|Project by MoshupTrail||posted 08-27-2014 07:05 PM||507 views||1 time favorited||3 comments|
This project creates a simple reverse bevel picture (or mirror) frame for a 8” x 8” mirror. This is so simple, I’ll just post instructions you can copy.
I start with some red oak. This is 5/4 material and I’ll have to plane it a lot. You’d be better off to start with 4/4 or even finished 1×4 oak (or whatever you choose). I’m going to make 1×4. (3/4” x 3 1/2” actual dimensions)
So here are some boards…
And then cut to 4” widths. I’m making 3 frames. Each board will make one frame. (4 sides)
Notice the nice ray flecking in the cross grain. Too bad it’s not quarter sawn. :(
Now cut to length. Each board is cut to 32” or so. That’s the length of my small jointer. Much longer, and it won’t joint them well. There’s enough scrap allowed for any snipe created by the planer.
Next, joint them all on two sides. I’ve got a little Steel City jointer with a helical head and granite bed.
And then run them through the planer, and cut to width on the table saw. 3/4 ” x 3 1/2 inches wide.
Once you have all the pieces cut to size, you can set your saw angle for the bevel cuts. I set the angle once and make all the cuts only changing the fence and blade height. This uses a 20 degree angle.
1. Cut the backside 20 deg bevel. Set the blade height at about 2” and the fence to 1/4 inches. Send the boards through on end. The side closest to the fence will be the front face of your frame.
2. Cut both edges to 20 deg. Set the saw to about 1” and the fence to 3 3/8”. Cut the small side first being careful not to press down on the side of the board that has the 20 deg bevel underneath, then flip the board and cut the second side with the fence set at 3 1/8”.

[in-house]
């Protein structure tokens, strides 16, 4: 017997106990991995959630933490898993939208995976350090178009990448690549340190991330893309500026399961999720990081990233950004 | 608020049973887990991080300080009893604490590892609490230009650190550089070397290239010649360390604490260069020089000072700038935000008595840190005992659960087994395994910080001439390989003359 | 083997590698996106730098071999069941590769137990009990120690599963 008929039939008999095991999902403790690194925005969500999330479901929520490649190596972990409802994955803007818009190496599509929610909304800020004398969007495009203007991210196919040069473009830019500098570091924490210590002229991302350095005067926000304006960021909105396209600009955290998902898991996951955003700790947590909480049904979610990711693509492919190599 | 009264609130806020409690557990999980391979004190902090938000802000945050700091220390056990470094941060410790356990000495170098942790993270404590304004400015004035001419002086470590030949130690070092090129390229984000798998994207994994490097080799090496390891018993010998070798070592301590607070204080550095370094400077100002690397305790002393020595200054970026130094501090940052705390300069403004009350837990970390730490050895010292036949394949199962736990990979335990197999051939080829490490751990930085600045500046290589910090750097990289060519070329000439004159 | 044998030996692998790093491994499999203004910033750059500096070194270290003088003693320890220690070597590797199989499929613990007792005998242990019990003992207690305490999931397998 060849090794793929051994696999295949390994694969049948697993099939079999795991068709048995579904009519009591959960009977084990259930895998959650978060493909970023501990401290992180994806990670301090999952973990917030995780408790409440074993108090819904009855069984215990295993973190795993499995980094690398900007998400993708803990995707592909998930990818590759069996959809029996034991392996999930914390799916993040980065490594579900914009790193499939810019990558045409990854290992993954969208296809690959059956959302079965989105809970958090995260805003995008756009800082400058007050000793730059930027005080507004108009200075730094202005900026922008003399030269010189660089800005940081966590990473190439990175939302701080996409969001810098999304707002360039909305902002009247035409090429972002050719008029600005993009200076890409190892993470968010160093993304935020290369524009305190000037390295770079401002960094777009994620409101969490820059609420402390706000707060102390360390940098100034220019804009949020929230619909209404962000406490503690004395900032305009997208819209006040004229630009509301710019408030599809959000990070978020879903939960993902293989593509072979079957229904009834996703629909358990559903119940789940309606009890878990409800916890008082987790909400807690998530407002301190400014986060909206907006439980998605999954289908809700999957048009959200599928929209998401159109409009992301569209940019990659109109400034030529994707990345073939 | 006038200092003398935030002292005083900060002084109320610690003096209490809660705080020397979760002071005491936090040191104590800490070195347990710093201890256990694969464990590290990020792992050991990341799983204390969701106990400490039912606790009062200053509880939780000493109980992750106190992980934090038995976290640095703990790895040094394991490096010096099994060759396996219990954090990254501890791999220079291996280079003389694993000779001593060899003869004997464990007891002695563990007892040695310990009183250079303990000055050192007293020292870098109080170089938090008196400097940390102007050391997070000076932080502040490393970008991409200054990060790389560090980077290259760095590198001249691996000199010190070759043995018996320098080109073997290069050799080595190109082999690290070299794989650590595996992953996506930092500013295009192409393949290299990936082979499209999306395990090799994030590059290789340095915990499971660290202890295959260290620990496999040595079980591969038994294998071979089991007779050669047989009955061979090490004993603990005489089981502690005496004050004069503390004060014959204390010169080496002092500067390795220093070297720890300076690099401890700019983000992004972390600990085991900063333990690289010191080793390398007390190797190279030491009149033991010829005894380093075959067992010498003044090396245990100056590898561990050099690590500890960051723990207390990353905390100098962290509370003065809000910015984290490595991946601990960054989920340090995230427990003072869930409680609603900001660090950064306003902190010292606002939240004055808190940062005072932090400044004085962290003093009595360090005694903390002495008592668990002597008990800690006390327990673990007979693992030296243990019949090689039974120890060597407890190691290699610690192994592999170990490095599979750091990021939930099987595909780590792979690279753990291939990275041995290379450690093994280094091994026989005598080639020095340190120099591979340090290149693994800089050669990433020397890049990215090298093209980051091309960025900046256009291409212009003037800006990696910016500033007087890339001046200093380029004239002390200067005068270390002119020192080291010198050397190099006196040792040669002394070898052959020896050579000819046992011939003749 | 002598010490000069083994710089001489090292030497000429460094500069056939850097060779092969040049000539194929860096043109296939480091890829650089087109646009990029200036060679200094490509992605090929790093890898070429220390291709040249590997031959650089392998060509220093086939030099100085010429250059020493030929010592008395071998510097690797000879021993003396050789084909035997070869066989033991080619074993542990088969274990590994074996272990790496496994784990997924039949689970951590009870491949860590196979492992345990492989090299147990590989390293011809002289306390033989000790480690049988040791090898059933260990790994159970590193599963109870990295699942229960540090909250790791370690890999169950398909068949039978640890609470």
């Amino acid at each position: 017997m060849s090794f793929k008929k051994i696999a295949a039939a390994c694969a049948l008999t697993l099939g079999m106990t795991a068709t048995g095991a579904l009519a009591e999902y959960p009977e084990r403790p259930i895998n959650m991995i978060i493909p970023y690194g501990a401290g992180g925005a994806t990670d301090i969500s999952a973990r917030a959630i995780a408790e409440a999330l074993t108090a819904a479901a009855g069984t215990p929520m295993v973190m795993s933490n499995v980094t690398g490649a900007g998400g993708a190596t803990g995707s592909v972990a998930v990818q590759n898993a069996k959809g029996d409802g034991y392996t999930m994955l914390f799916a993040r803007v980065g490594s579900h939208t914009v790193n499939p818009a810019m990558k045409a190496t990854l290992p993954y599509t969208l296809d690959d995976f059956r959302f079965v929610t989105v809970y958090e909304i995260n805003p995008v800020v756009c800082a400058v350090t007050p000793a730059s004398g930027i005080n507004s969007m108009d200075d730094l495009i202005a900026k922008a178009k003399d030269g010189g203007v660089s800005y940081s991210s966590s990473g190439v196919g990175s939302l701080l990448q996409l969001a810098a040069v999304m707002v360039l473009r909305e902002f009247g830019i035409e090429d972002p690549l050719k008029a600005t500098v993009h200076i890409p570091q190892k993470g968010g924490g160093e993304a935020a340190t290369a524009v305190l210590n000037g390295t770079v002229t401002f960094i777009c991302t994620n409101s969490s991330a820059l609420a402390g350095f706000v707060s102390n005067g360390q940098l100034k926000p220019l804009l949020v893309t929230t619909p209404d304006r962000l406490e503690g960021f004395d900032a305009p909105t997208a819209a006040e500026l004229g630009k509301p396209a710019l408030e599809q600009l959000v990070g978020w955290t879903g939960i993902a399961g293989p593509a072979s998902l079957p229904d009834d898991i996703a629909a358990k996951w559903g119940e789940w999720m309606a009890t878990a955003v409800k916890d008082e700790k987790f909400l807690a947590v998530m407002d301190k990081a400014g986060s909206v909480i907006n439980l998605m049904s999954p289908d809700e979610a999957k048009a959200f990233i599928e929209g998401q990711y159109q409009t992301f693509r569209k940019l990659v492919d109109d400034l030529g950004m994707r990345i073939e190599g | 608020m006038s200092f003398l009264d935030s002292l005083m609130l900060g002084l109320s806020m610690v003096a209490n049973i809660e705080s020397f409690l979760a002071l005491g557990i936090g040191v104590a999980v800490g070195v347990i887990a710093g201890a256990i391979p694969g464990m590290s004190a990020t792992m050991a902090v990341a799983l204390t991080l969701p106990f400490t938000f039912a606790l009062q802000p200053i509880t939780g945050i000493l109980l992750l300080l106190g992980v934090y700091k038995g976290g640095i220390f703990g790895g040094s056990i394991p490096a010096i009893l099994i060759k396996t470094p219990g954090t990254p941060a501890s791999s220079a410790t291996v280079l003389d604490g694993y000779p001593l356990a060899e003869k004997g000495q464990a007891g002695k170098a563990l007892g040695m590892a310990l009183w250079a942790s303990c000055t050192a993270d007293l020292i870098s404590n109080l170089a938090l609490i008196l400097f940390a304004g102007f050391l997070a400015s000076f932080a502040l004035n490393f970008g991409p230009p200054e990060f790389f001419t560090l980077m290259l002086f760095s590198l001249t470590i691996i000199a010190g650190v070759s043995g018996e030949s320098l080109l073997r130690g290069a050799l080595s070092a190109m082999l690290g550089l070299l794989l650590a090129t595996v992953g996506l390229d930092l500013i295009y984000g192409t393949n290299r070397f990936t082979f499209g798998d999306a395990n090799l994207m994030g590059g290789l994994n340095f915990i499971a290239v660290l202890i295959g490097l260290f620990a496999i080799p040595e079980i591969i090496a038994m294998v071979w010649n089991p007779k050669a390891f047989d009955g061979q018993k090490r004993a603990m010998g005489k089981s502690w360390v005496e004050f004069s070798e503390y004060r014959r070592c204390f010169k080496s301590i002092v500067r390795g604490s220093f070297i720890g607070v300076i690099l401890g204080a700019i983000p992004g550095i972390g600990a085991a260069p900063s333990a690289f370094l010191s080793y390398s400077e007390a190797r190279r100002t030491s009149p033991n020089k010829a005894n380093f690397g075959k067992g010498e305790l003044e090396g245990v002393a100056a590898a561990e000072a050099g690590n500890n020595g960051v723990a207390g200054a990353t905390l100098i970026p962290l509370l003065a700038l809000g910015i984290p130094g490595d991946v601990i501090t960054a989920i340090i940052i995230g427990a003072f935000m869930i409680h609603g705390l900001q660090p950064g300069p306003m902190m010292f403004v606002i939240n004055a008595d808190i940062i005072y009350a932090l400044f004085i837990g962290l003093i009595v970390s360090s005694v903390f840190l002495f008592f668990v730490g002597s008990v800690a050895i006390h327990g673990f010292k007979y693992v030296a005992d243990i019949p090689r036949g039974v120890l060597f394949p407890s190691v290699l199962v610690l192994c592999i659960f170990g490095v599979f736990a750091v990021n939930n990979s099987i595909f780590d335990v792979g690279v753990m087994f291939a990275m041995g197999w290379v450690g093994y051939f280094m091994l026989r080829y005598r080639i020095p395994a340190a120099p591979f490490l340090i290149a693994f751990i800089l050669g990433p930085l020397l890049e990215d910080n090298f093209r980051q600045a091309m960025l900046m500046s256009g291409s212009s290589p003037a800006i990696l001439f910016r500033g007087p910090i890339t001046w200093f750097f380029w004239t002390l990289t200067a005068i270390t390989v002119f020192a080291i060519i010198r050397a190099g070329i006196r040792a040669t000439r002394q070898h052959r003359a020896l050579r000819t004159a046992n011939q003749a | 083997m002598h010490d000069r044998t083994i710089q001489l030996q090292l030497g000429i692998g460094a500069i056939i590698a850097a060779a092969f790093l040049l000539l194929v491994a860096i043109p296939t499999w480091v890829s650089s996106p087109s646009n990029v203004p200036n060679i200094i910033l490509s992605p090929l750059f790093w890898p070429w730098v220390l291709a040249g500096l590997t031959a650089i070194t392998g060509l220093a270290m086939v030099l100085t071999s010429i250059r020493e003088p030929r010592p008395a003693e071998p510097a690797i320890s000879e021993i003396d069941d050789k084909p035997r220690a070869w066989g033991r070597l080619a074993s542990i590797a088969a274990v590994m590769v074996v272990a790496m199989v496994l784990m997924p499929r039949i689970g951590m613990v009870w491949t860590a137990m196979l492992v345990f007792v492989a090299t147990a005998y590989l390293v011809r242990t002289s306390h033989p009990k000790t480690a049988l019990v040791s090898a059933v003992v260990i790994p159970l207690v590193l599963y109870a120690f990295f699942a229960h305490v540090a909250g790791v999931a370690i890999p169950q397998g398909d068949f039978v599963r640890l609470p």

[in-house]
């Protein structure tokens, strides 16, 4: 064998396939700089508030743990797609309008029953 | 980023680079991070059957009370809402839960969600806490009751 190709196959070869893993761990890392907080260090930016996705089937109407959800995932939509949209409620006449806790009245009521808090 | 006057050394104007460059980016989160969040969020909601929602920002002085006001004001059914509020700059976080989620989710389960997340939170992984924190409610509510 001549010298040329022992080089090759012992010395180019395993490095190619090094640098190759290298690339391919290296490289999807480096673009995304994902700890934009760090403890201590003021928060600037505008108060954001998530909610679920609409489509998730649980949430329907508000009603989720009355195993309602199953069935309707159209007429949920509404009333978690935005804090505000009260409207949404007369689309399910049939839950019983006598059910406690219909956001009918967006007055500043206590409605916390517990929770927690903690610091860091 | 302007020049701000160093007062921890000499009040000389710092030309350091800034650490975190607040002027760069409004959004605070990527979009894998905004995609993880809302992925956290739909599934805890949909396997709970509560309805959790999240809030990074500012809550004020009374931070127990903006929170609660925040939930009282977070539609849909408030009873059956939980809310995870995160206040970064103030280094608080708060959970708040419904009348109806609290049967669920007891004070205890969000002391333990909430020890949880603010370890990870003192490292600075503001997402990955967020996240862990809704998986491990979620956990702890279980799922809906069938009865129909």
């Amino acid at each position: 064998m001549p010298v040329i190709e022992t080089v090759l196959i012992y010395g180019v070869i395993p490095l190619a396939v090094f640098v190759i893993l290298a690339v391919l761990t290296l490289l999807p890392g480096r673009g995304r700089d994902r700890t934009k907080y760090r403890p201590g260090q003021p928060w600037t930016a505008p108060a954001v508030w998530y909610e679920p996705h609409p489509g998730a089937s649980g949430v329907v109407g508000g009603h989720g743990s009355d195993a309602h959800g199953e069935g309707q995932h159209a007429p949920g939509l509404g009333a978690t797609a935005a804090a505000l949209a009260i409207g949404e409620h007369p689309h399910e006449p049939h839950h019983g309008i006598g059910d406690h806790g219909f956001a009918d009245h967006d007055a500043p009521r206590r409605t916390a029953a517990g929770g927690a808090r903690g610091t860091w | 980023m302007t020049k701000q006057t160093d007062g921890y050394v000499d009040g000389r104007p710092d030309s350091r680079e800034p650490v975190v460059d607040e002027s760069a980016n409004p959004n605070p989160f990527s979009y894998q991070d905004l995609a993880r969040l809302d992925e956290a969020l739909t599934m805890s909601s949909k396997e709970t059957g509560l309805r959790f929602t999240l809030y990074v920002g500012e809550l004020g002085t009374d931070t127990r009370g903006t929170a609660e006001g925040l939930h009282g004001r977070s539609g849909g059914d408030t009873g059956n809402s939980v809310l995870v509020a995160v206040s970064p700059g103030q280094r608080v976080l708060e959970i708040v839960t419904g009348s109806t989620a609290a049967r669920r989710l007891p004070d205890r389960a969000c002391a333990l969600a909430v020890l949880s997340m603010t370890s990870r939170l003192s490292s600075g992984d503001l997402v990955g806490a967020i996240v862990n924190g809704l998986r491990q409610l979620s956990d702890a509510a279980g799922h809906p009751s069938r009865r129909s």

3. Cut the rabbet for the mirror. First set the blade about 1/2” deep and cut a slot on the bottom side, opposite the bevel cut. Set the fence at 2 5/8” for this. Then flip the board on edge and cut again with the fence set at 1/4”. This should remove a small square rabbet about 3/8” x 3/8”.
4. Now cut the 45 deg mitered corners. There are two ways to do this on a good miter saw. You can set the saw at 45 one way and then the other way, going back and forth to cut alternate angles. Each time, set the board on the 20 deg bevel so it sits at an angle with the high end against the fence. Or you can make all the cuts with the blade set in one position. To do that, you must cut first one side of the board with the 20 deg bevel flat against the table, and then flip the board over and cut from the back side. To do that, you’ll need to make a special 20 deg bevel jig for the board to lean on to get the 20 deg angle it needs. This second method has the advantage that if your saw angle isn’t exactly 45 deg, it will still work out to 90 deg angles.
You can see how I’m doing it here. Notice the pine board underneath. That’s my 20 degree jig.
5. Finally put the whole thing together. I just used Titebond glue and a pin nailer to hold it together. If your 45 degree angles don’t work perfectly use wood filler to hide small cracks. I always get some. :)
-- Some problems are best solved with an optimistic approach. Optimism shines a light on alternatives that are otherwise not visible.